Pan-American Highway Just a Road to Nowhere
Painted chin to toe with the black juice of the jagua fruit, the bare-chested 19-year-old mother sits atop her raised wooden hut and wonders about a place far away.
Marta Manjoma says she would never go to Panama City, a 12-hour canoe trip down the Pirre River to the nearest road, followed by a day-long bus ride along the muddy track that leads to the developed world.
“People can’t bathe in the river there, and I imagine that would make them feel bad,” the Embera Indian said, smiling shyly. “Besides, I think I’d get lost.”
Surrounded for miles by a jungle of monkeys, iguanas and spiders, Manjoma’s village, a collection of 15 thatched-roof huts on stilts, has never seen electricity, running water or a telephone.
And yet it was supposed to be at the center of the most ambitious development scheme in the Western Hemisphere, a broad road leading from Alaska to Argentina that was to spur commerce, tourism and development throughout the Americas.
Designed early in the 20th century as “the greatest single achievement towards the goal of American unity and solidarity,” the Pan-American Highway stands unfinished at the dawn of the 21st, a crumbling monument to the ephemeral dream of an Americas united.
Like many grandiose schemes, this one was hatched in the United States.
It was the early 1920s, a time of grand visions and hope for the future. The stock market was booming; prosperity was in the air. A recent invention, the automobile, was revolutionizing the way that people and products moved. And the United States, triumphant in World War I, was trying out its new role as a world leader.
Although ambitious, the vision seemed natural enough: a road that would stretch for thousands of miles through mountains and marshes, jungles and deserts, from the United States’ southern border to the far reaches of South America.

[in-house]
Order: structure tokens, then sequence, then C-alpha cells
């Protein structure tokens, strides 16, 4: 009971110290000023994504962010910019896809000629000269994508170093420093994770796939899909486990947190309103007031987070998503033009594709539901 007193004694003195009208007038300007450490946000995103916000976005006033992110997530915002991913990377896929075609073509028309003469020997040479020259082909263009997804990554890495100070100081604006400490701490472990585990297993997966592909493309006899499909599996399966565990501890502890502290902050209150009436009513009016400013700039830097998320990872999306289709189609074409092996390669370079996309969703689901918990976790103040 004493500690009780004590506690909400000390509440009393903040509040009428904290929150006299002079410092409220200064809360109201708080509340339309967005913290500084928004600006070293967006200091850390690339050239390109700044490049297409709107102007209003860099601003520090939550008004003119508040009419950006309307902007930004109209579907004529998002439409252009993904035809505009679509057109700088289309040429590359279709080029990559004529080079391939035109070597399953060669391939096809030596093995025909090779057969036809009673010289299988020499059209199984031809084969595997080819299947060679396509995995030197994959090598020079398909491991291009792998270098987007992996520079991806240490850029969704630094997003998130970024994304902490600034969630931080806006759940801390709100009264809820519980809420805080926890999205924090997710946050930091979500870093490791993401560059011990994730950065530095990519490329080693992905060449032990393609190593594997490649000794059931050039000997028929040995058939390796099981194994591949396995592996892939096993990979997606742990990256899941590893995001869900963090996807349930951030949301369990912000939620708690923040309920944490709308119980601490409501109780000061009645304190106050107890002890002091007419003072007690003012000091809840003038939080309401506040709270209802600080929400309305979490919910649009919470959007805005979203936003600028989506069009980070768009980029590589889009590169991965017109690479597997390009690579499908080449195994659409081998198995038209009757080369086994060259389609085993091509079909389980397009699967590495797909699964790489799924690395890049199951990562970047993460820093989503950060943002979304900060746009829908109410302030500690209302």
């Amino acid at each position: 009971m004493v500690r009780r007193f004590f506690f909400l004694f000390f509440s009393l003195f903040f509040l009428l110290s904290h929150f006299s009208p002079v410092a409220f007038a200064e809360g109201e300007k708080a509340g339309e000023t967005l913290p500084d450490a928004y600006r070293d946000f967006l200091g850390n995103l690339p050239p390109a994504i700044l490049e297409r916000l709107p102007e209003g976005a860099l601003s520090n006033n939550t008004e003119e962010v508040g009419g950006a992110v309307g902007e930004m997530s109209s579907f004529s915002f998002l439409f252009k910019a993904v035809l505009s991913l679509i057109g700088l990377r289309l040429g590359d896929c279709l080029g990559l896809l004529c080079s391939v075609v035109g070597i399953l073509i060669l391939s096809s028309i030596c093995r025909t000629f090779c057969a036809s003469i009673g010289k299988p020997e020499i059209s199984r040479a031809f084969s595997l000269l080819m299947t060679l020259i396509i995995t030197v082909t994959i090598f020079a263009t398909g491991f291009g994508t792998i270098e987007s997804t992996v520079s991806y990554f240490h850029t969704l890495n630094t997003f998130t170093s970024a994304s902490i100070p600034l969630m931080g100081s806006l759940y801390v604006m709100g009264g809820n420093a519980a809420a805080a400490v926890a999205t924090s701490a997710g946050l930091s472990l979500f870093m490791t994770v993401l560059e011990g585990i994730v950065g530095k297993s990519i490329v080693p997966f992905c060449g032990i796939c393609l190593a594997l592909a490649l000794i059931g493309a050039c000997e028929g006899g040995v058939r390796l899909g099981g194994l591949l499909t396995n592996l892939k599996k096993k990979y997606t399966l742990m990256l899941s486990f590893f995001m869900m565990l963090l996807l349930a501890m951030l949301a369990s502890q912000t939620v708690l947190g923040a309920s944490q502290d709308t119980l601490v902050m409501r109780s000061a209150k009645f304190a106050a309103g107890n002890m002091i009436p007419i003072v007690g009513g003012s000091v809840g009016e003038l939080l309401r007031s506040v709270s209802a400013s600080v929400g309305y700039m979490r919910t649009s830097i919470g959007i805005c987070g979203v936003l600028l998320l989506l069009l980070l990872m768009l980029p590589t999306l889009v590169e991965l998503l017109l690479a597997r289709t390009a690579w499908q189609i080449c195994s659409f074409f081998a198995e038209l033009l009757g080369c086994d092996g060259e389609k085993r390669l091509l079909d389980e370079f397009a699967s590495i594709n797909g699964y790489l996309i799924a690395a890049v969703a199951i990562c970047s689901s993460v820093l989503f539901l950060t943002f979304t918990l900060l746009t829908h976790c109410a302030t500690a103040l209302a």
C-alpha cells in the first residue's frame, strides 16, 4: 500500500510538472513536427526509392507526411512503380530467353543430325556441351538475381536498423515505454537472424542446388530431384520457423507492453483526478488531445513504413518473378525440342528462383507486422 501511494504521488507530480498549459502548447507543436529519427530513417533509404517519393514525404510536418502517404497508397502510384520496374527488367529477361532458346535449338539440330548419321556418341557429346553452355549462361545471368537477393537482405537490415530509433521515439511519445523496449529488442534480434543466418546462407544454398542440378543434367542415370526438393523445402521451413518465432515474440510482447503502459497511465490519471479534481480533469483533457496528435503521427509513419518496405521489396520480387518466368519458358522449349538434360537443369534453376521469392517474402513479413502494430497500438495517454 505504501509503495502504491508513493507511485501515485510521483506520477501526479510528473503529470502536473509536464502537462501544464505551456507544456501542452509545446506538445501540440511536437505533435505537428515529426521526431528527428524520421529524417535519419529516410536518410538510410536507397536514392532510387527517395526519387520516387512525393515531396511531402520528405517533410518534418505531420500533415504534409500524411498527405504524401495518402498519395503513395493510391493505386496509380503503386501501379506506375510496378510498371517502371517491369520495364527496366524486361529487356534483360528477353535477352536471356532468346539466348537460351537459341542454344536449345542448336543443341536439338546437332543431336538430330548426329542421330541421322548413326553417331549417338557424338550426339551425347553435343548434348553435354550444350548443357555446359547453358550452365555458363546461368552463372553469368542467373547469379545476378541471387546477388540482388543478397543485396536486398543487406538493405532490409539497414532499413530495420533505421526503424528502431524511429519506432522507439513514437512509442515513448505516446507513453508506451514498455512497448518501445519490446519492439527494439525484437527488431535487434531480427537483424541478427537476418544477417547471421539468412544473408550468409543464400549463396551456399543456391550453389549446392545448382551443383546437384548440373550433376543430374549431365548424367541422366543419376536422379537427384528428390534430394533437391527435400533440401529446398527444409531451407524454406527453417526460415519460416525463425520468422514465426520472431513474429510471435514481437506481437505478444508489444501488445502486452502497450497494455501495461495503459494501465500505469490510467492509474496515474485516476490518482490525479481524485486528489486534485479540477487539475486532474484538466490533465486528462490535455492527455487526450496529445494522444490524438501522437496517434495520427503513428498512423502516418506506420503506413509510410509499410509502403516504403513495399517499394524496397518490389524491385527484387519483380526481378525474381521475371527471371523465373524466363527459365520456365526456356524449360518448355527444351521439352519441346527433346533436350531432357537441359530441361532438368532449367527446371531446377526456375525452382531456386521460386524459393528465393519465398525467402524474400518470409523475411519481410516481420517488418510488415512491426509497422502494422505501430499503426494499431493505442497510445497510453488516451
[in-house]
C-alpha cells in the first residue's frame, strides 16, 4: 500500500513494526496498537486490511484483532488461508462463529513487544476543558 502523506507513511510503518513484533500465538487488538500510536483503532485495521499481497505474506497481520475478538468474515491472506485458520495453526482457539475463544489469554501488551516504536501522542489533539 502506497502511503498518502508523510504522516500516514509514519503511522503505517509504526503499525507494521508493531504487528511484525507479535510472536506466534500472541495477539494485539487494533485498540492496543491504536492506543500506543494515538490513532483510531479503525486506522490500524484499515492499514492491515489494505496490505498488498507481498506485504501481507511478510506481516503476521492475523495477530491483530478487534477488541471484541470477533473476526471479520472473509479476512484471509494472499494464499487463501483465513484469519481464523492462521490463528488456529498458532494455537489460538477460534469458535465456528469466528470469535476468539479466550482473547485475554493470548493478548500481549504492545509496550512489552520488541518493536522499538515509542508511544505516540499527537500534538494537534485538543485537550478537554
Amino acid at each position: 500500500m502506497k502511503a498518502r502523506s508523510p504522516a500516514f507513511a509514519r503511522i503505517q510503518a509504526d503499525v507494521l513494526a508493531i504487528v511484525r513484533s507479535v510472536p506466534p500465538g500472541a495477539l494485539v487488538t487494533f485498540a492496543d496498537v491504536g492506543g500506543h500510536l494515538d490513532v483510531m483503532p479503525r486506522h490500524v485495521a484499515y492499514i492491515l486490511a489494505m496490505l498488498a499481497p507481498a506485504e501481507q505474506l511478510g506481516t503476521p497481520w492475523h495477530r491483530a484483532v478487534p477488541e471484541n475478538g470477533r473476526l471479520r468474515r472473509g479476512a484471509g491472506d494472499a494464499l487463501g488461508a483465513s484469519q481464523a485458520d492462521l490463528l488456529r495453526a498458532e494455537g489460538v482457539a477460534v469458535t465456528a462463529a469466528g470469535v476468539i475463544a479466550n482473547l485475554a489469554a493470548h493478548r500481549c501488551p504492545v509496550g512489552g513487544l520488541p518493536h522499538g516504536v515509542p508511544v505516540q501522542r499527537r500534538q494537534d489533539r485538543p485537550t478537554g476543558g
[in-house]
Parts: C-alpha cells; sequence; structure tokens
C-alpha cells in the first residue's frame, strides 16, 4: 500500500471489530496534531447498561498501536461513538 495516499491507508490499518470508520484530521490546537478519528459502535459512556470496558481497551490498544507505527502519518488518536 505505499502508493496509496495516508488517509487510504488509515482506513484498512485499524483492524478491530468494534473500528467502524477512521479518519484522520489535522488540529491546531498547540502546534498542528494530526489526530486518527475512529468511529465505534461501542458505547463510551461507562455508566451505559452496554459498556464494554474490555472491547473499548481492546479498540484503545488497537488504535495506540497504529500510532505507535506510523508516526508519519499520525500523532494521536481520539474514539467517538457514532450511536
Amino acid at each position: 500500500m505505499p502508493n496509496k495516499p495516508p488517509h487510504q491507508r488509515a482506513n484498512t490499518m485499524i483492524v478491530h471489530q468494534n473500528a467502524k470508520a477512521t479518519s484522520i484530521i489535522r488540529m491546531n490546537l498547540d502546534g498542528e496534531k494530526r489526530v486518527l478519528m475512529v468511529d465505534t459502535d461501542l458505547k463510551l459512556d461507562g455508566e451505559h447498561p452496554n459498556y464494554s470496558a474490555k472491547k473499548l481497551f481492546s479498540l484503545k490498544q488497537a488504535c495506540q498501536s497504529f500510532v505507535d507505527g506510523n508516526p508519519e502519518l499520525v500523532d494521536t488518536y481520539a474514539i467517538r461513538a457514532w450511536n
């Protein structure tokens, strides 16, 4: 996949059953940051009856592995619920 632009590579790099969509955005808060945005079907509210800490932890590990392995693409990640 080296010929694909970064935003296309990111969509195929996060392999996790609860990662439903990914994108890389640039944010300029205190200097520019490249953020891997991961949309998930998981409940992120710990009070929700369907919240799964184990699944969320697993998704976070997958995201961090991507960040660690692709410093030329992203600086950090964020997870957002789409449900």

In early 1923, leaders of the Americas endorsed the proposal for a Pan-American Highway.
With infusions of U.S. cash, laborers and construction equipment began to work their way out from the major cities, leveling dirt and laying asphalt along trails previously used only by horses and pedestrians.
The original route of the Pan-American Highway now traverses 8,909 miles from Laredo, Texas, through 13 countries to Buenos Aires, Argentina.
Head north from Laredo and you can travel on good highways all the way to Alaska. Head south, and it is a different story.
All along that highway, people are trying to get to the end of the road: the promised land of the United States.
The pilgrimage north is a rite of passage in many Latin American towns. Young men -- and, less frequently, women -- find work in the United States and send money home to their families. In some regions, entire towns are empty of working-age men.
“We old people are the only ones left here,” Roberto Chantac said in his roadside shack in El Salvador, Mexico. It is his 63rd birthday, but he is alone. None of his 12 children lives near enough to celebrate it with him. All have made the journey north.
The money these workers send home is the largest source of foreign income in some Central American countries. It accounts for billions of dollars a year in Mexico, where President Vicente Fox calls the migrants heroes.
But the journey becomes more dangerous and arduous every year. Completing the Pan-American Highway would make that trip easier; that is one of the main arguments against finishing it.
The U.S. government doesn’t want to make it easier for immigrants to illegally cross its borders. Mexicans don’t want to make it easier for South Americans to use their country as a way station to the promised land.
Just as there is no completed Pan-American Highway, there is no Pan-American identity. Scenes along the roadway reveal a continent still struggling with its sense of self.
The highway passes skyscrapers and hovels, computer factories and subsistence corn plots, dust storms and blizzards. It cuts through civil war and enduring peace, oil booms and mineral busts, pristine rainforests and toxic rivers. It passes a variety of races, religions and languages; it glimpses dreams and disappointments.
The very concept of Latin America has little meaning along the road.